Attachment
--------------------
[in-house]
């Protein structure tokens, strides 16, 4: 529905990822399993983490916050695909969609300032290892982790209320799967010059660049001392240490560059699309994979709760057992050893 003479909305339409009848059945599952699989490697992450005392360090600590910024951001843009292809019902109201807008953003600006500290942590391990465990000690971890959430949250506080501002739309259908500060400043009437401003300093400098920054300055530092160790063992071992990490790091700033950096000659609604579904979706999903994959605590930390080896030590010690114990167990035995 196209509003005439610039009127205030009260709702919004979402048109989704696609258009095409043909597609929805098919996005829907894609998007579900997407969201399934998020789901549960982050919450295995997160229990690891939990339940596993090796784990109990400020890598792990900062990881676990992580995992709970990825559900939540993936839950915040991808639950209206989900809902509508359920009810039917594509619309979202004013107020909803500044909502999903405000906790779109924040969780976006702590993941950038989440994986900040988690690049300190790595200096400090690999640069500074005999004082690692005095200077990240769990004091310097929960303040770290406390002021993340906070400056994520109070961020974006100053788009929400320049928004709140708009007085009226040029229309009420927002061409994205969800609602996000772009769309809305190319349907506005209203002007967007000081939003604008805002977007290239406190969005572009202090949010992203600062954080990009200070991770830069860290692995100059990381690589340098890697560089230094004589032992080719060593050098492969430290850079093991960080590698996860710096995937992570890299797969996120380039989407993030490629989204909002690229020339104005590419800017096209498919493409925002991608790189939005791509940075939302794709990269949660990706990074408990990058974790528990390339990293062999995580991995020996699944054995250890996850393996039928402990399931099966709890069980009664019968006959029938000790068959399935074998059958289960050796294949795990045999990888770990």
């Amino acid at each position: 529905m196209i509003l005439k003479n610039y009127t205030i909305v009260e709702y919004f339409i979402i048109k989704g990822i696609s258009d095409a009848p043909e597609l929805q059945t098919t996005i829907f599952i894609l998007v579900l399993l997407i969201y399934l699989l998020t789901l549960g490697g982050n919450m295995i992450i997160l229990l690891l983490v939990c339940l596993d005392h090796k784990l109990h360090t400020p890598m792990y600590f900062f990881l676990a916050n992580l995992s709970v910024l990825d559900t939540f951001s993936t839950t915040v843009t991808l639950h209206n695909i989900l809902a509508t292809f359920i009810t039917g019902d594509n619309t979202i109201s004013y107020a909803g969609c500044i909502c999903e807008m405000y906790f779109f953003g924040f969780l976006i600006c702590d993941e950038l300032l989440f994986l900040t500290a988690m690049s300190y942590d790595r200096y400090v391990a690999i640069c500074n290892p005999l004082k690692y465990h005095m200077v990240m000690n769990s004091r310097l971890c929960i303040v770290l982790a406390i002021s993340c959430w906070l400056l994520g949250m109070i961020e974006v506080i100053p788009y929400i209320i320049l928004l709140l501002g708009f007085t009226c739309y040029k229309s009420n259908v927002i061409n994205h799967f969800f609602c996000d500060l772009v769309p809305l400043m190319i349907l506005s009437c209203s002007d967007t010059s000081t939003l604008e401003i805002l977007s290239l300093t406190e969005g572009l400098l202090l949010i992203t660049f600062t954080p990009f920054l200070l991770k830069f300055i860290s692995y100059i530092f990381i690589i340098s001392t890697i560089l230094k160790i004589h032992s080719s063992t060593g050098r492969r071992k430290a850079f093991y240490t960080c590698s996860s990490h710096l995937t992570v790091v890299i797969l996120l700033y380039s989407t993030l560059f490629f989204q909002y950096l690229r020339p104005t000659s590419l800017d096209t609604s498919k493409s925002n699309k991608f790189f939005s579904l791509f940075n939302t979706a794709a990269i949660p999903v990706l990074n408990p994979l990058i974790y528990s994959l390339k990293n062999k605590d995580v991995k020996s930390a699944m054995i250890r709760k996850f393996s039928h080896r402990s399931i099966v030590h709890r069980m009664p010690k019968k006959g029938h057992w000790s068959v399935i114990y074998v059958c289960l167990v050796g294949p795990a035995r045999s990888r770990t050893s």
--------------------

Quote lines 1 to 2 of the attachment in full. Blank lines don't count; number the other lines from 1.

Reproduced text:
[in-house]
């Protein structure tokens, strides 16, 4: 529905990822399993983490916050695909969609300032290892982790209320799967010059660049001392240490560059699309994979709760057992050893 003479909305339409009848059945599952699989490697992450005392360090600590910024951001843009292809019902109201807008953003600006500290942590391990465990000690971890959430949250506080501002739309259908500060400043009437401003300093400098920054300055530092160790063992071992990490790091700033950096000659609604579904979706999903994959605590930390080896030590010690114990167990035995 196209509003005439610039009127205030009260709702919004979402048109989704696609258009095409043909597609929805098919996005829907894609998007579900997407969201399934998020789901549960982050919450295995997160229990690891939990339940596993090796784990109990400020890598792990900062990881676990992580995992709970990825559900939540993936839950915040991808639950209206989900809902509508359920009810039917594509619309979202004013107020909803500044909502999903405000906790779109924040969780976006702590993941950038989440994986900040988690690049300190790595200096400090690999640069500074005999004082690692005095200077990240769990004091310097929960303040770290406390002021993340906070400056994520109070961020974006100053788009929400320049928004709140708009007085009226040029229309009420927002061409994205969800609602996000772009769309809305190319349907506005209203002007967007000081939003604008805002977007290239406190969005572009202090949010992203600062954080990009200070991770830069860290692995100059990381690589340098890697560089230094004589032992080719060593050098492969430290850079093991960080590698996860710096995937992570890299797969996120380039989407993030490629989204909002690229020339104005590419800017096209498919493409925002991608790189939005791509940075939302794709990269949660990706990074408990990058974790528990390339990293062999995580991995020996699944054995250890996850393996039928402990399931099966709890069980009664019968006959029938000790068959399935074998059958289960050796294949795990045999990888770990």